…I’ve heard this line a few times now after disclosing my HIV status. I’m not at all offended – but I do find it curious, and can’t help but wonder why exactly. The first couple of times I could totally understand, shortly after I was diagnosed it was obvious I had something weighing on my mind and I guess I made a big deal of letting people know I had something important to discuss.
However, it’s happened a few times since, on occasions when I’ve disclosed my HIV status within a fairly relaxed conversation.
As I say, I’m not offended. But I guess it’s left me questioning how I didn’t see it coming. I mean, if it’s not surprising to others that I’m HIV positive, why did it come as such a shock to me?
I don’t and have never considered myself an excessive risk-taker when it comes to sex. I’ve no issue with using condoms, and having discussed this with many of my gay friends, it would seem I’ve had fewer unprotected sexual partners in my life than most.
Of course, it may only take one unprotected sexual encounter to risk HIV infection – but my point is, I’m not someone who would have frequently put myself in high-risk situations, so it should be really very surprising that I was unlucky enough to become HIV positive, right? …at least that’s my (admittedly flawed) logic.
In my time wondering about why someone might expect me to be HIV positive, one line of thought is that statistically gay men have a higher than average liklihood of contracting HIV than straight men, or women. HIV still has a strong association with the gay community. Perhaps on some level there’s a part of everyone’s psyche that almost expects HIV to affect most gay men at some point, so it’s not surprising when any gay man says they are HIV positive? …in which case, I guess I shouldn’t take it personally.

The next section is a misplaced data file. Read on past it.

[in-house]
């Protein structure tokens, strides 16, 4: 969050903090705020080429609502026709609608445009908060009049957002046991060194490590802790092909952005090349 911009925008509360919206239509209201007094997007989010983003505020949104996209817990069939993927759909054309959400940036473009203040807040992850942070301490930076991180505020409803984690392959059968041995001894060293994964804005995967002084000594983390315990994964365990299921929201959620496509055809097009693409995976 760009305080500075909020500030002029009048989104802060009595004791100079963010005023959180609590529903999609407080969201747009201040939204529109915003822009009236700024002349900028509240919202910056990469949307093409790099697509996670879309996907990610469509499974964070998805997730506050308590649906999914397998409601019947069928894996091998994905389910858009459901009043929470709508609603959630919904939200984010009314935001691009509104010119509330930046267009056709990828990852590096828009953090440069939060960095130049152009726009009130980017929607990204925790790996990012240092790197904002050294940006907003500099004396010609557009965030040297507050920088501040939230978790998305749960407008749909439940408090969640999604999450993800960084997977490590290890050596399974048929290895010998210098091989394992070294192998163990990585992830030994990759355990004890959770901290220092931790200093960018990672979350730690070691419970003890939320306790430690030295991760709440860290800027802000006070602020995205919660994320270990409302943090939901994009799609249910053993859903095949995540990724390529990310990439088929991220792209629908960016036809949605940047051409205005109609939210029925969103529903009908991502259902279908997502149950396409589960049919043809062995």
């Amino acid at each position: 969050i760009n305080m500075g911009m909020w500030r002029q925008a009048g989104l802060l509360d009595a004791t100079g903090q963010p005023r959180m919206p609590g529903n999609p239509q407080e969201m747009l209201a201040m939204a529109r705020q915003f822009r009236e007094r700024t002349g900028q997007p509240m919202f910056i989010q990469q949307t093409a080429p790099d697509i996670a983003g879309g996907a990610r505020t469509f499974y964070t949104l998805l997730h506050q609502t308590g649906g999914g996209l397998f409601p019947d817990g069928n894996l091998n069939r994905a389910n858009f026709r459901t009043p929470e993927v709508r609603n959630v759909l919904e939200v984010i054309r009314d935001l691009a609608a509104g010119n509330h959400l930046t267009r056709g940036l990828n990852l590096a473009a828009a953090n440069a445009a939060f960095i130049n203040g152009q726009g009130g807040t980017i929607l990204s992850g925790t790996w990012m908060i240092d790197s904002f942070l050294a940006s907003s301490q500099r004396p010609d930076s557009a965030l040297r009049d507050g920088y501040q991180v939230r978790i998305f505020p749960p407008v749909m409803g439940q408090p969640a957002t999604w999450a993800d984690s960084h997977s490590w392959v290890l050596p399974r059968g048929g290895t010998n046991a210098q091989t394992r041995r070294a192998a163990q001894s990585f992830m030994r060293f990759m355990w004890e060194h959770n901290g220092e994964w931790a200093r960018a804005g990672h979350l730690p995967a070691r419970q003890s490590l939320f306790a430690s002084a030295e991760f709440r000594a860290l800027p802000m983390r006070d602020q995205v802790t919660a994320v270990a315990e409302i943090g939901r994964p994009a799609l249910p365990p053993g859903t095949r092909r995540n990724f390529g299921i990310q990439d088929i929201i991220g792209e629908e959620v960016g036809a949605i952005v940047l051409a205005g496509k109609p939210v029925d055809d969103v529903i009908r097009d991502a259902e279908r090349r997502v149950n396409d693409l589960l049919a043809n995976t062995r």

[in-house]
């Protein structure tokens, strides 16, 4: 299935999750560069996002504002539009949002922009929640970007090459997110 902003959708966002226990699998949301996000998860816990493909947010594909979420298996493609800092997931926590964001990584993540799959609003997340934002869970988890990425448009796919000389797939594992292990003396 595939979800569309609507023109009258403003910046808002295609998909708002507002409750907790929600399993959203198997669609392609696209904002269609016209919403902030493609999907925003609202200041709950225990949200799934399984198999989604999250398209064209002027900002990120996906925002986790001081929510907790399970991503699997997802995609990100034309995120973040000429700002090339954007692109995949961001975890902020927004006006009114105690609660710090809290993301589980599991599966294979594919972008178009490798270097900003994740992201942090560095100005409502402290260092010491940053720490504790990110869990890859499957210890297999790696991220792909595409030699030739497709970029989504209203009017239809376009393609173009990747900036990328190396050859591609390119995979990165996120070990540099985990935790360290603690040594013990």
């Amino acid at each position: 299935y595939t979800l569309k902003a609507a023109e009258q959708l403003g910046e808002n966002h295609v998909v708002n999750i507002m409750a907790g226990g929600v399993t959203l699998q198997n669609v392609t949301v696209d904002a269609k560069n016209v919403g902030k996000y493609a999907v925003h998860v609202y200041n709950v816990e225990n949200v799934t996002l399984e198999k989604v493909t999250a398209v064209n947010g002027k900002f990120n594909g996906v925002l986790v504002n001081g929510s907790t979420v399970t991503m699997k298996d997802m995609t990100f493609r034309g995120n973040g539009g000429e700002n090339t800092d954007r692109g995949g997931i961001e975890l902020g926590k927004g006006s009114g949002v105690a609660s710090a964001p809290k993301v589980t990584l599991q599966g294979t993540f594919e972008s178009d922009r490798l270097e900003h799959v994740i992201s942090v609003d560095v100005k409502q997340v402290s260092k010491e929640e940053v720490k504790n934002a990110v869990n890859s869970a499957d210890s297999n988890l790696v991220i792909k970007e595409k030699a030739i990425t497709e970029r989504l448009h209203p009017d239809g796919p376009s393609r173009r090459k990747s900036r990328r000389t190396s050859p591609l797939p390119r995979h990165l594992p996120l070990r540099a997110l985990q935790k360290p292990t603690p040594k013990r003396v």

But still I wonder if it could be something about me that kinda screams ‘probably HIV positive’ to people even before I disclose.
Yesterday I was talking with someone, and mentioned I was HIV positive. His response was “I thought you would say that”, this time I asked “why?”, and his reply was something along the lines of “it’s just your language or how you phrase things sometimes. I’ve friends who are positive and sometimes you sound like them, I just assumed”.
…I didn’t question him on the specifics, mainly because disclosing my HIV status is something I still worry about, and the relief of realising I was talking to someone who didn’t see my HIV status as an issue outweighed my desire to understand what language I’d used that caused him to assume I was positive.
Perhaps for everyone that seems unsurprised when I tell them I’m HIV positive, there’s a different reason. Perhaps it doesn’t really matter now. But it still makes me think.